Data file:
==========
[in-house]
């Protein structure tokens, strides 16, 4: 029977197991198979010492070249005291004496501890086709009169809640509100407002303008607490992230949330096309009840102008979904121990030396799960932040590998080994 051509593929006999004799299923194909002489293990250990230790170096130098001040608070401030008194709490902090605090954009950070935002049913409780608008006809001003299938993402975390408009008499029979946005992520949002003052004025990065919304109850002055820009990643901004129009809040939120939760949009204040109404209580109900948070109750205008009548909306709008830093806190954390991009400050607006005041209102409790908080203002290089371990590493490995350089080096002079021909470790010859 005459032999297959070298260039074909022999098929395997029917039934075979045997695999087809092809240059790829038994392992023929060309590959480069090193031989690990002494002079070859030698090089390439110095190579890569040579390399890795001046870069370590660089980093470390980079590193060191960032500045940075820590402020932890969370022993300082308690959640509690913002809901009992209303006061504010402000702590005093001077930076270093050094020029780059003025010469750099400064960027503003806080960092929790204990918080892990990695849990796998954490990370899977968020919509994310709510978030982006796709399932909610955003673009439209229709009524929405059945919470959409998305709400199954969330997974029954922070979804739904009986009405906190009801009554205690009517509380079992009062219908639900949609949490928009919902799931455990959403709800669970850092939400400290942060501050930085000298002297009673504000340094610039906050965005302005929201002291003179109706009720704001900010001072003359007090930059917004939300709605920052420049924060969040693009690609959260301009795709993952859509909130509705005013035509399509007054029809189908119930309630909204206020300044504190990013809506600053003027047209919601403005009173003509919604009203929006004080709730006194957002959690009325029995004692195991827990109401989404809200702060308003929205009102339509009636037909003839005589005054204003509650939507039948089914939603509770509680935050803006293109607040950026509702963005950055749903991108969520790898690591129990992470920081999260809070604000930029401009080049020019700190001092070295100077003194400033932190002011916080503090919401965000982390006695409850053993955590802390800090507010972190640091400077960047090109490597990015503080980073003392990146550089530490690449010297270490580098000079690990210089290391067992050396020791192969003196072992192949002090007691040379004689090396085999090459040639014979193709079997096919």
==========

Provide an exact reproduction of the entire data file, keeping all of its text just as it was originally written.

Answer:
[in-house]
């Protein structure tokens, strides 16, 4: 029977197991198979010492070249005291004496501890086709009169809640509100407002303008607490992230949330096309009840102008979904121990030396799960932040590998080994 051509593929006999004799299923194909002489293990250990230790170096130098001040608070401030008194709490902090605090954009950070935002049913409780608008006809001003299938993402975390408009008499029979946005992520949002003052004025990065919304109850002055820009990643901004129009809040939120939760949009204040109404209580109900948070109750205008009548909306709008830093806190954390991009400050607006005041209102409790908080203002290089371990590493490995350089080096002079021909470790010859 005459032999297959070298260039074909022999098929395997029917039934075979045997695999087809092809240059790829038994392992023929060309590959480069090193031989690990002494002079070859030698090089390439110095190579890569040579390399890795001046870069370590660089980093470390980079590193060191960032500045940075820590402020932890969370022993300082308690959640509690913002809901009992209303006061504010402000702590005093001077930076270093050094020029780059003025010469750099400064960027503003806080960092929790204990918080892990990695849990796998954490990370899977968020919509994310709510978030982006796709399932909610955003673009439209229709009524929405059945919470959409998305709400199954969330997974029954922070979804739904009986009405906190009801009554205690009517509380079992009062219908639900949609949490928009919902799931455990959403709800669970850092939400400290942060501050930085000298002297009673504000340094610039906050965005302005929201002291003179109706009720704001900010001072003359007090930059917004939300709605920052420049924060969040693009690609959260301009795709993952859509909130509705005013035509399509007054029809189908119930309630909204206020300044504190990013809506600053003027047209919601403005009173003509919604009203929006004080709730006194957002959690009325029995004692195991827990109401989404809200702060308003929205009102339509009636037909003839005589005054204003509650939507039948089914939603509770509680935050803006293109607040950026509702963005950055749903991108969520790898690591129990992470920081999260809070604000930029401009080049020019700190001092070295100077003194400033932190002011916080503090919401965000982390006695409850053993955590802390800090507010972190640091400077960047090109490597990015503080980073003392990146550089530490690449010297270490580098000079690990210089290391067992050396020791192969003196072992192949002090007691040379004689090396085999090459040639014979193709079997096919």